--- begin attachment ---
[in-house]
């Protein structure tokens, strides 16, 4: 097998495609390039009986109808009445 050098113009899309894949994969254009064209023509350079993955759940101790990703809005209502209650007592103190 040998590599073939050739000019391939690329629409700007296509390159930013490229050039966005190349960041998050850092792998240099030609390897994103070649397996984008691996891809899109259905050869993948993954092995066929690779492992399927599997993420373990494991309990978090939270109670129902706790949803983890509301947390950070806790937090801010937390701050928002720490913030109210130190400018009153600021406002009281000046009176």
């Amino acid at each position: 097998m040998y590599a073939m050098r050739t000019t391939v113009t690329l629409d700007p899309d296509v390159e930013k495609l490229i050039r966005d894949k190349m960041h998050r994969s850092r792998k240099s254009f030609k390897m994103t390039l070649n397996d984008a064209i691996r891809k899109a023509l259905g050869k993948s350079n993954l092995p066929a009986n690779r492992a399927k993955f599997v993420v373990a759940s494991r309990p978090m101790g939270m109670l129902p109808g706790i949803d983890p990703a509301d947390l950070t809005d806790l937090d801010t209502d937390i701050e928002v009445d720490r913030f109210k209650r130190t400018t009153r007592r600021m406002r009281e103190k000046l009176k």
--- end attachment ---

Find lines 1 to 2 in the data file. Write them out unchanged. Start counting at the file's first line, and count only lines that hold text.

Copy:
[in-house]
């Protein structure tokens, strides 16, 4: 097998495609390039009986109808009445 050098113009899309894949994969254009064209023509350079993955759940101790990703809005209502209650007592103190 040998590599073939050739000019391939690329629409700007296509390159930013490229050039966005190349960041998050850092792998240099030609390897994103070649397996984008691996891809899109259905050869993948993954092995066929690779492992399927599997993420373990494991309990978090939270109670129902706790949803983890509301947390950070806790937090801010937390701050928002720490913030109210130190400018009153600021406002009281000046009176």